By Charles Abel
POTATO growers are being urged to back the British Potato Council during its current government review, despite its failure to boost consumption and desire to leave levy rates unchanged.
A promotional spend of £3.2 million since 1997 has failed to raise potato consumption, admits BPC general manager Nigel Jupe.
But holding consumption steady while retail potato prices rose 28% last year is commendable, he says.
“Promotion is a long-term exercise, so we are looking at benefits beyond the current downturn.”
Existing marketing initiatives mean there is every chance the BPC will meet its stated target of a 10% rise in consumption by 2002, he says.
Indeed, pressure from imports, increasingly stringent quality requirements and intensifying competition among supermarkets are compelling reasons for retaining the BPC, says chairman David Walker.
Highlighting achievements in the BPCs first two and a half years, he points to the revamped collection and dissemination of market information, a campaign to slash £30m of avoidable crop waste, including the development of a novel fall-breaker to reduce bruising and damage by 20%, co-ordination of 68 research projects backed by £1.5m/year of levy payer funds and a review of the seed sector.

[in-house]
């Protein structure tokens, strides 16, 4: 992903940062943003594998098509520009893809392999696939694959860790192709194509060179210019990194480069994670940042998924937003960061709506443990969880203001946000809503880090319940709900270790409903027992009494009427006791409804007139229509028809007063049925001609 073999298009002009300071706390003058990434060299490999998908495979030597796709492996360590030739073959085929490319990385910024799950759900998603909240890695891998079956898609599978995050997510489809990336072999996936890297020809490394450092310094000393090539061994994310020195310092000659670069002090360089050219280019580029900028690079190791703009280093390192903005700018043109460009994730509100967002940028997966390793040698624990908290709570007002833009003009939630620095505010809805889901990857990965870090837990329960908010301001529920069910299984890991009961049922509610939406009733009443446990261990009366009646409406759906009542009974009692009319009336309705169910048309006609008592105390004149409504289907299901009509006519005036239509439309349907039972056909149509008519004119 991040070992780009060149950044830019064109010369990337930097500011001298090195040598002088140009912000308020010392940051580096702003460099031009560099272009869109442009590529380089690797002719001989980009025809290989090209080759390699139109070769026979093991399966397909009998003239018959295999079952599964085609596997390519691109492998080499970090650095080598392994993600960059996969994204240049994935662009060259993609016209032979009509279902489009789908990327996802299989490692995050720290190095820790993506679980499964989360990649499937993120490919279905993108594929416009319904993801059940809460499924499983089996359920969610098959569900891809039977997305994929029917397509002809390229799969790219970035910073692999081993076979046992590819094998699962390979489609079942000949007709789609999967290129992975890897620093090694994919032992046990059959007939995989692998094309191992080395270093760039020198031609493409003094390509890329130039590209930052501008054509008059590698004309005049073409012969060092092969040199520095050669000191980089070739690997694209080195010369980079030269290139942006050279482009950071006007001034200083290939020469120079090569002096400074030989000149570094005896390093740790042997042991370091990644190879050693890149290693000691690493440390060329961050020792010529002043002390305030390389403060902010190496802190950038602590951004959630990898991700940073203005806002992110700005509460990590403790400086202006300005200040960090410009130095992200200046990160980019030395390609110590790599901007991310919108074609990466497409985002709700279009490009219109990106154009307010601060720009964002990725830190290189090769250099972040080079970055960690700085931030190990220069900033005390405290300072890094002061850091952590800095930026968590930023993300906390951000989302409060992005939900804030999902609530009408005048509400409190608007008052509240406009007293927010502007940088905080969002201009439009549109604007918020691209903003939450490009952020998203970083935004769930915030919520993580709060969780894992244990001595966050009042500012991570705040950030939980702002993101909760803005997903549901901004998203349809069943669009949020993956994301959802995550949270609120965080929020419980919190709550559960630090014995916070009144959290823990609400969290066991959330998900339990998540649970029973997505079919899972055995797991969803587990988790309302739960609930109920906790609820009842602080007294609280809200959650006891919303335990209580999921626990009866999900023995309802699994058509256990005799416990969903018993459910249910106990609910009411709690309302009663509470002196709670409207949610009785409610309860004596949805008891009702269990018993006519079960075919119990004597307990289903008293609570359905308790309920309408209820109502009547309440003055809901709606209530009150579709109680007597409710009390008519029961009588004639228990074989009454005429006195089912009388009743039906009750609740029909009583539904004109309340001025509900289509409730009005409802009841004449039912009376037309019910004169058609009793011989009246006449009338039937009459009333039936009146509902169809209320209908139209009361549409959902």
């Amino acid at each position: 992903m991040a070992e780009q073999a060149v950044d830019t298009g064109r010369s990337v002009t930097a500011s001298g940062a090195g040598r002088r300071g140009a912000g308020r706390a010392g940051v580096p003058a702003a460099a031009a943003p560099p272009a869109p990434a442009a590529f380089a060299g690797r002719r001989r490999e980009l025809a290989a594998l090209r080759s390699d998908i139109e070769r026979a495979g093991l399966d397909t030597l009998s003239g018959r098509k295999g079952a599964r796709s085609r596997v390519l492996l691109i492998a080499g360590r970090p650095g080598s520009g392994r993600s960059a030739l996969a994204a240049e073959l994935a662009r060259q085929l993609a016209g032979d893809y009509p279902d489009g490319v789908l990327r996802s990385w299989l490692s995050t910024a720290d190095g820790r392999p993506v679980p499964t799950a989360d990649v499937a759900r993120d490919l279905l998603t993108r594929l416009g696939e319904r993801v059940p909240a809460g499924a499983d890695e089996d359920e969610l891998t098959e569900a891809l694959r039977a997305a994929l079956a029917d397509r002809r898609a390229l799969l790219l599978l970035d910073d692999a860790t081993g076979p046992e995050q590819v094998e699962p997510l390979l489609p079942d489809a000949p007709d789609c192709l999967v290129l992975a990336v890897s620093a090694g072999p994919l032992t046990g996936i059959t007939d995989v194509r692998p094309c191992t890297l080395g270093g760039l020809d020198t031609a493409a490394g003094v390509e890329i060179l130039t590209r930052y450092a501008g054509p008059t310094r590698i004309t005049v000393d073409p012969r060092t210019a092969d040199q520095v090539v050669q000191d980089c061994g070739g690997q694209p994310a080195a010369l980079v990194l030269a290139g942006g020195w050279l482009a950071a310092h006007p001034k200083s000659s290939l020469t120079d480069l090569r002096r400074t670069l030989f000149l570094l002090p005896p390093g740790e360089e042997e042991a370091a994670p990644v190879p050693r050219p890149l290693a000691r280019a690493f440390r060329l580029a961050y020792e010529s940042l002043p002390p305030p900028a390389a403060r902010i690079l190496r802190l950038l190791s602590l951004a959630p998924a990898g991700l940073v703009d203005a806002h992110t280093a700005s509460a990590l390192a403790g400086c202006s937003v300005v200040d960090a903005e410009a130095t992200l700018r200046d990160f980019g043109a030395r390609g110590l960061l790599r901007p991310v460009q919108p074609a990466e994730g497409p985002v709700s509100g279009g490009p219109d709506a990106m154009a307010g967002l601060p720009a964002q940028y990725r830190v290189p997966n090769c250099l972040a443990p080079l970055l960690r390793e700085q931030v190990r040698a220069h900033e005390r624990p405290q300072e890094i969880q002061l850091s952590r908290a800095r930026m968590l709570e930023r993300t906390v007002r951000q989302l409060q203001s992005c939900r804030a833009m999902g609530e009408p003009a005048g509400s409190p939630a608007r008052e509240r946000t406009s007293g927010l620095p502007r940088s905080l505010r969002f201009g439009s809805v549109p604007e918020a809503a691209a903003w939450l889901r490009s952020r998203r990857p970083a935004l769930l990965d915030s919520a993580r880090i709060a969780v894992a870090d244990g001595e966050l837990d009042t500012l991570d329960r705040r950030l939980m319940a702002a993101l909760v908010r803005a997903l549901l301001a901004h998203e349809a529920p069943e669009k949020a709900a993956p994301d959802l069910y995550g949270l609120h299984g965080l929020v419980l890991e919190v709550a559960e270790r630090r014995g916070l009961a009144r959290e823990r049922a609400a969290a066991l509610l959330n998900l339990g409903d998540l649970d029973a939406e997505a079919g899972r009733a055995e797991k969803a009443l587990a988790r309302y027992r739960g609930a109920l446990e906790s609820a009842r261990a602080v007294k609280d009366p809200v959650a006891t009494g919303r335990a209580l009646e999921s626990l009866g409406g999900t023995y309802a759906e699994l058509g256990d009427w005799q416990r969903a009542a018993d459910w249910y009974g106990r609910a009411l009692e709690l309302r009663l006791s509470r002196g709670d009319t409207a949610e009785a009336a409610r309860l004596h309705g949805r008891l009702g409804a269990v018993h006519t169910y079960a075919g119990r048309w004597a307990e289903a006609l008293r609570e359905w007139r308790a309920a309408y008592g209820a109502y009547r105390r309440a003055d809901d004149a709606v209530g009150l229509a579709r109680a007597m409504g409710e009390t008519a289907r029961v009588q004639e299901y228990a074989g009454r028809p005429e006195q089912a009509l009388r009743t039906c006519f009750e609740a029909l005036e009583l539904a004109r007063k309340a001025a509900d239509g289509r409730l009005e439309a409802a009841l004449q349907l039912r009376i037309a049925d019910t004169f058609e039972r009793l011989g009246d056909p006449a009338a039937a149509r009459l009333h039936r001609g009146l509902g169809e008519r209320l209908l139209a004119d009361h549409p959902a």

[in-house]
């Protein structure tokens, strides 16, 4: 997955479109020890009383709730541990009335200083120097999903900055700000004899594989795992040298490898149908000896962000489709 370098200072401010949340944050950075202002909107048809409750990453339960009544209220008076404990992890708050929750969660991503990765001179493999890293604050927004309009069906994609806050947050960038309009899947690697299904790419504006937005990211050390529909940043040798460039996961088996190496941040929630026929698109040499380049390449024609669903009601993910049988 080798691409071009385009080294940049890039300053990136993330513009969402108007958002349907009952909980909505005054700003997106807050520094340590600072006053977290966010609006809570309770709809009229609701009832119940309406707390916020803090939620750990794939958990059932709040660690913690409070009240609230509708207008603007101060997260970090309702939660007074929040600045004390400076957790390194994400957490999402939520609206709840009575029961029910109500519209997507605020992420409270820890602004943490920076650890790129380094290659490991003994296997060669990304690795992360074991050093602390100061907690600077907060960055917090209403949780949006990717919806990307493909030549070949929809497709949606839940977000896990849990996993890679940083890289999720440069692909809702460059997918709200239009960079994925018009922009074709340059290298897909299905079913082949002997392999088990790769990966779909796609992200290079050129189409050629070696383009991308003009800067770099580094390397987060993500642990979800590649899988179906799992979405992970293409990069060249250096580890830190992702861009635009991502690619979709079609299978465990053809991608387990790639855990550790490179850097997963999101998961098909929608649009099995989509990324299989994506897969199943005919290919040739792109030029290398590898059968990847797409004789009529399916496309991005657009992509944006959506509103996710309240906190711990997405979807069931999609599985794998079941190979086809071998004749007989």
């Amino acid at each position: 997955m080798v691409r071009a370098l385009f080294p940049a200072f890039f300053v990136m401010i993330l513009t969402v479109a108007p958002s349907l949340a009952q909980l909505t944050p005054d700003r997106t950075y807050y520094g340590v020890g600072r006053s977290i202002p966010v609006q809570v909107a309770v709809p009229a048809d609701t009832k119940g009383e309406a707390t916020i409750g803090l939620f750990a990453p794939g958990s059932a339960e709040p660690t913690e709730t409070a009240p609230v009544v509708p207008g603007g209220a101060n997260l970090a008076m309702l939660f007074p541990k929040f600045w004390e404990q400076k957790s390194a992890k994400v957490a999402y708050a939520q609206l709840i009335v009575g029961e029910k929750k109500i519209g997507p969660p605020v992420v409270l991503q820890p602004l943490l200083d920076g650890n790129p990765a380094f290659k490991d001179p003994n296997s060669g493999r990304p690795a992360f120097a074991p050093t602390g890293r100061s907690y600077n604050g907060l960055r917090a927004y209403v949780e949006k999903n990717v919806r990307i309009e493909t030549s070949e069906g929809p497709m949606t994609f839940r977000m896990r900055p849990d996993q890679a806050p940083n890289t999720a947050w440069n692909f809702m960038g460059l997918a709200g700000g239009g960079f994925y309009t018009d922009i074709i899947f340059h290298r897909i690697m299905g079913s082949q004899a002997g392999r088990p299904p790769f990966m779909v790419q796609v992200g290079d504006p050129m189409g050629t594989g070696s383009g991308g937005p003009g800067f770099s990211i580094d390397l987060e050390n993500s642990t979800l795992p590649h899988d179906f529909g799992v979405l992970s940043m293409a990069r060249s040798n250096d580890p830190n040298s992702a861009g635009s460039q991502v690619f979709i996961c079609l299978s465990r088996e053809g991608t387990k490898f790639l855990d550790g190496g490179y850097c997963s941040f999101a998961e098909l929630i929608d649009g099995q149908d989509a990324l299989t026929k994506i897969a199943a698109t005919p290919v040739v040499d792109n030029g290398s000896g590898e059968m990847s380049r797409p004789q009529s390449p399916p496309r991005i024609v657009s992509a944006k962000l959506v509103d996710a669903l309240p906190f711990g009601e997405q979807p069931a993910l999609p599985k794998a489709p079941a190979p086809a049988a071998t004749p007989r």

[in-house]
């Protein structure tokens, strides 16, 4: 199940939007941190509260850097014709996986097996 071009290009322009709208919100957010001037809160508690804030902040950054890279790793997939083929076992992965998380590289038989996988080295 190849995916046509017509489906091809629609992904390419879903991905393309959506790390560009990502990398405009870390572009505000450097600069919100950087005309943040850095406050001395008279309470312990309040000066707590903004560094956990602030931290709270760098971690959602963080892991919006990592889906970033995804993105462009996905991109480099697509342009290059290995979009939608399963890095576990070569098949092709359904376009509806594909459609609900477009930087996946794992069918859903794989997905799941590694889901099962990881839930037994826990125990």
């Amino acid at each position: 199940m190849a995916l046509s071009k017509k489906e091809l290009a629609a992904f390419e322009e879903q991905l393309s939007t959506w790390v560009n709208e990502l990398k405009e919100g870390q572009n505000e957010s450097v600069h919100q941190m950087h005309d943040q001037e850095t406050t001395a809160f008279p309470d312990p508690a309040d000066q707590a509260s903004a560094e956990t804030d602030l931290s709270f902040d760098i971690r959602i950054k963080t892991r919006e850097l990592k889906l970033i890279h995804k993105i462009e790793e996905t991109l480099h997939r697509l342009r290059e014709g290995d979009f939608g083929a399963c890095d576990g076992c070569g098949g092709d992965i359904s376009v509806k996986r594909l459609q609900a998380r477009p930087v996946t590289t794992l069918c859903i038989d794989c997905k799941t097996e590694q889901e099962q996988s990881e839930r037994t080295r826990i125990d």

Plans for the future include an investigation into how UK processors can recapture market share from Dutch imports and an on-going drive to improve industry co-operation.
But despite plunging farm incomes, the BPC wants to hold levy rates at £36.50/ha (£14.77/acre) for growers and 15p/t for first purchasers, generating an annual income of £6.5m.
Cost savings of just £200,000 have been identified over the next three years.
“Growers need to look at the long-term benefits. This is a long-term business, requiring long-term commitment,” says Mr Walker.
NFU potato committee chairman Richard Watson-Jones urges growers to consider the facts rather than making knee-jerk responses to hearsay.
“The levy typically represents 1% of production costs. Farmers need to look at what the BPC has achieved and what they are going to get in future and the consequences of not paying that overhead.”